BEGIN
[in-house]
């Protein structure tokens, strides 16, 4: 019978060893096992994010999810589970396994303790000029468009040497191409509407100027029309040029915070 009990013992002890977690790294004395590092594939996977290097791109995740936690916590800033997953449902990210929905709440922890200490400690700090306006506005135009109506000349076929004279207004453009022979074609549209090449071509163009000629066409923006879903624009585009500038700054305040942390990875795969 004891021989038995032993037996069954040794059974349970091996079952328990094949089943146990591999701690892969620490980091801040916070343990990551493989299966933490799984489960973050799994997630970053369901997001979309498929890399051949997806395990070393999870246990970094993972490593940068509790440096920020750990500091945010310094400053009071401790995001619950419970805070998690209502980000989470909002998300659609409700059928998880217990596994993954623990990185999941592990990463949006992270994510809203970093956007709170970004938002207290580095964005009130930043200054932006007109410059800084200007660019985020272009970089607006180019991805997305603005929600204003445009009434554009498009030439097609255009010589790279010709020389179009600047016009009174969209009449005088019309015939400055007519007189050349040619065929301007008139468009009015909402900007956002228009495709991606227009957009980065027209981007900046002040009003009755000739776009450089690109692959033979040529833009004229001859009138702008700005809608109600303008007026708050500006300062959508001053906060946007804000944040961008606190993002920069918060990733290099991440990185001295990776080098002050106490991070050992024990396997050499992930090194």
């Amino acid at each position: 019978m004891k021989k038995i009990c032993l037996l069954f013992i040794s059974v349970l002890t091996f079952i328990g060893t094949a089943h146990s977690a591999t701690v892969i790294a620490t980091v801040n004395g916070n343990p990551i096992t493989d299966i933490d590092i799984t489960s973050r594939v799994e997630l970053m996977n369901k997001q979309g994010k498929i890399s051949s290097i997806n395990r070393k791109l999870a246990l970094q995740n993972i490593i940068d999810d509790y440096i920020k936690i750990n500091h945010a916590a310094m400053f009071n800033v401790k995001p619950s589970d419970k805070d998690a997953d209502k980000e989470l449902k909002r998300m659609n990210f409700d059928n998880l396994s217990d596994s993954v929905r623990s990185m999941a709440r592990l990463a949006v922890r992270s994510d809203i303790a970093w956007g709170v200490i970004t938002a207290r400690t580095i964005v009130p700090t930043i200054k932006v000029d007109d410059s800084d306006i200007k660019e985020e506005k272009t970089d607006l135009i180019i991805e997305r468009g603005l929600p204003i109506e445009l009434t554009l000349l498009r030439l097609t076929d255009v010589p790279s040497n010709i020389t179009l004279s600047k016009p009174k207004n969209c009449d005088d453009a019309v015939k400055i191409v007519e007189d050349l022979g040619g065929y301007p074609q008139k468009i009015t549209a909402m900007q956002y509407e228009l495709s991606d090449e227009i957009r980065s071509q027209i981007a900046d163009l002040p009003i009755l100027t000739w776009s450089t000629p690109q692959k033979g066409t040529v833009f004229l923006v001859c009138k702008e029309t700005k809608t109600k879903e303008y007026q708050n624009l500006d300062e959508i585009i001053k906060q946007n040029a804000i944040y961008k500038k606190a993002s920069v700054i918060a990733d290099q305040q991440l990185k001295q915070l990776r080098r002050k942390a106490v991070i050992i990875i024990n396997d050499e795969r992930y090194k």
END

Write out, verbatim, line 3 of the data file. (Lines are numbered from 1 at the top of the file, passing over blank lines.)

């Amino acid at each position: 019978m004891k021989k038995i009990c032993l037996l069954f013992i040794s059974v349970l002890t091996f079952i328990g060893t094949a089943h146990s977690a591999t701690v892969i790294a620490t980091v801040n004395g916070n343990p990551i096992t493989d299966i933490d590092i799984t489960s973050r594939v799994e997630l970053m996977n369901k997001q979309g994010k498929i890399s051949s290097i997806n395990r070393k791109l999870a246990l970094q995740n993972i490593i940068d999810d509790y440096i920020k936690i750990n500091h945010a916590a310094m400053f009071n800033v401790k995001p619950s589970d419970k805070d998690a997953d209502k980000e989470l449902k909002r998300m659609n990210f409700d059928n998880l396994s217990d596994s993954v929905r623990s990185m999941a709440r592990l990463a949006v922890r992270s994510d809203i303790a970093w956007g709170v200490i970004t938002a207290r400690t580095i964005v009130p700090t930043i200054k932006v000029d007109d410059s800084d306006i200007k660019e985020e506005k272009t970089d607006l135009i180019i991805e997305r468009g603005l929600p204003i109506e445009l009434t554009l000349l498009r030439l097609t076929d255009v010589p790279s040497n010709i020389t179009l004279s600047k016009p009174k207004n969209c009449d005088d453009a019309v015939k400055i191409v007519e007189d050349l022979g040619g065929y301007p074609q008139k468009i009015t549209a909402m900007q956002y509407e228009l495709s991606d090449e227009i957009r980065s071509q027209i981007a900046d163009l002040p009003i009755l100027t000739w776009s450089t000629p690109q692959k033979g066409t040529v833009f004229l923006v001859c009138k702008e029309t700005k809608t109600k879903e303008y007026q708050n624009l500006d300062e959508i585009i001053k906060q946007n040029a804000i944040y961008k500038k606190a993002s920069v700054i918060a990733d290099q305040q991440l990185k001295q915070l990776r080098r002050k942390a106490v991070i050992i990875i024990n396997d050499e795969r992930y090194k």